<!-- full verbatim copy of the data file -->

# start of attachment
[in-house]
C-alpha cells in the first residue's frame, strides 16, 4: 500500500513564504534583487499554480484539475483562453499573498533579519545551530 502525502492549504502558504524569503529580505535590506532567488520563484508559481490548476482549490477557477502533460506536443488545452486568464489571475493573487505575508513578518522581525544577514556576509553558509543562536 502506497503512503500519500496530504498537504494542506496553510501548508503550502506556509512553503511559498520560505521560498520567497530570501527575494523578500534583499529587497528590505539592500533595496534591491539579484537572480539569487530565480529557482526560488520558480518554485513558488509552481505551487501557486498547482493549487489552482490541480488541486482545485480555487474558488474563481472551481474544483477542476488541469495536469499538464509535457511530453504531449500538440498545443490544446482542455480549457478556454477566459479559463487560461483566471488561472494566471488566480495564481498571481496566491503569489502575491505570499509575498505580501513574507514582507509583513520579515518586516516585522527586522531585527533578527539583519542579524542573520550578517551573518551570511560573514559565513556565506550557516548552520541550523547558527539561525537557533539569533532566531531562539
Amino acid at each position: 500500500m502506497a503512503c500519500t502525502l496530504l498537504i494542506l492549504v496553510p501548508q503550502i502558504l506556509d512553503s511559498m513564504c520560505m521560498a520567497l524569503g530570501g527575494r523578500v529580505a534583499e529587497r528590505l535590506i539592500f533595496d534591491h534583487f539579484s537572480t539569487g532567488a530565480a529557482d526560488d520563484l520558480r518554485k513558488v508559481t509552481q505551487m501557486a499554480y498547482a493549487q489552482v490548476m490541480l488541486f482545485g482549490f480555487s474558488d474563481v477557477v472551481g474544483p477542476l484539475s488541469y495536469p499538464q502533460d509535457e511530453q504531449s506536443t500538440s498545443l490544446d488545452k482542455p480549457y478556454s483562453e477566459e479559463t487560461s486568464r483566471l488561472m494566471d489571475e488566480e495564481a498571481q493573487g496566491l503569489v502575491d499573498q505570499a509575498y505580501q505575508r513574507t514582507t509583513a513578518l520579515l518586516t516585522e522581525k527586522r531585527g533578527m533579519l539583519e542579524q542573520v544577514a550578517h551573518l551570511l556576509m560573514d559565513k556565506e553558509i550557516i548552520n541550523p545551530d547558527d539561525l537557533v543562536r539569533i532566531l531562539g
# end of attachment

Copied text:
[in-house]
C-alpha cells in the first residue's frame, strides 16, 4: 500500500513564504534583487499554480484539475483562453499573498533579519545551530 502525502492549504502558504524569503529580505535590506532567488520563484508559481490548476482549490477557477502533460506536443488545452486568464489571475493573487505575508513578518522581525544577514556576509553558509543562536 502506497503512503500519500496530504498537504494542506496553510501548508503550502506556509512553503511559498520560505521560498520567497530570501527575494523578500534583499529587497528590505539592500533595496534591491539579484537572480539569487530565480529557482526560488520558480518554485513558488509552481505551487501557486498547482493549487489552482490541480488541486482545485480555487474558488474563481472551481474544483477542476488541469495536469499538464509535457511530453504531449500538440498545443490544446482542455480549457478556454477566459479559463487560461483566471488561472494566471488566480495564481498571481496566491503569489502575491505570499509575498505580501513574507514582507509583513520579515518586516516585522527586522531585527533578527539583519542579524542573520550578517551573518551570511560573514559565513556565506550557516548552520541550523547558527539561525537557533539569533532566531531562539
Amino acid at each position: 500500500m502506497a503512503c500519500t502525502l496530504l498537504i494542506l492549504v496553510p501548508q503550502i502558504l506556509d512553503s511559498m513564504c520560505m521560498a520567497l524569503g530570501g527575494r523578500v529580505a534583499e529587497r528590505l535590506i539592500f533595496d534591491h534583487f539579484s537572480t539569487g532567488a530565480a529557482d526560488d520563484l520558480r518554485k513558488v508559481t509552481q505551487m501557486a499554480y498547482a493549487q489552482v490548476m490541480l488541486f482545485g482549490f480555487s474558488d474563481v477557477v472551481g474544483p477542476l484539475s488541469y495536469p499538464q502533460d509535457e511530453q504531449s506536443t500538440s498545443l490544446d488545452k482542455p480549457y478556454s483562453e477566459e479559463t487560461s486568464r483566471l488561472m494566471d489571475e488566480e495564481a498571481q493573487g496566491l503569489v502575491d499573498q505570499a509575498y505580501q505575508r513574507t514582507t509583513a513578518l520579515l518586516t516585522e522581525k527586522r531585527g533578527m533579519l539583519e542579524q542573520v544577514a550578517h551573518l551570511l556576509m560573514d559565513k556565506e553558509i550557516i548552520n541550523p545551530d547558527d539561525l537557533v543562536r539569533i532566531l531562539g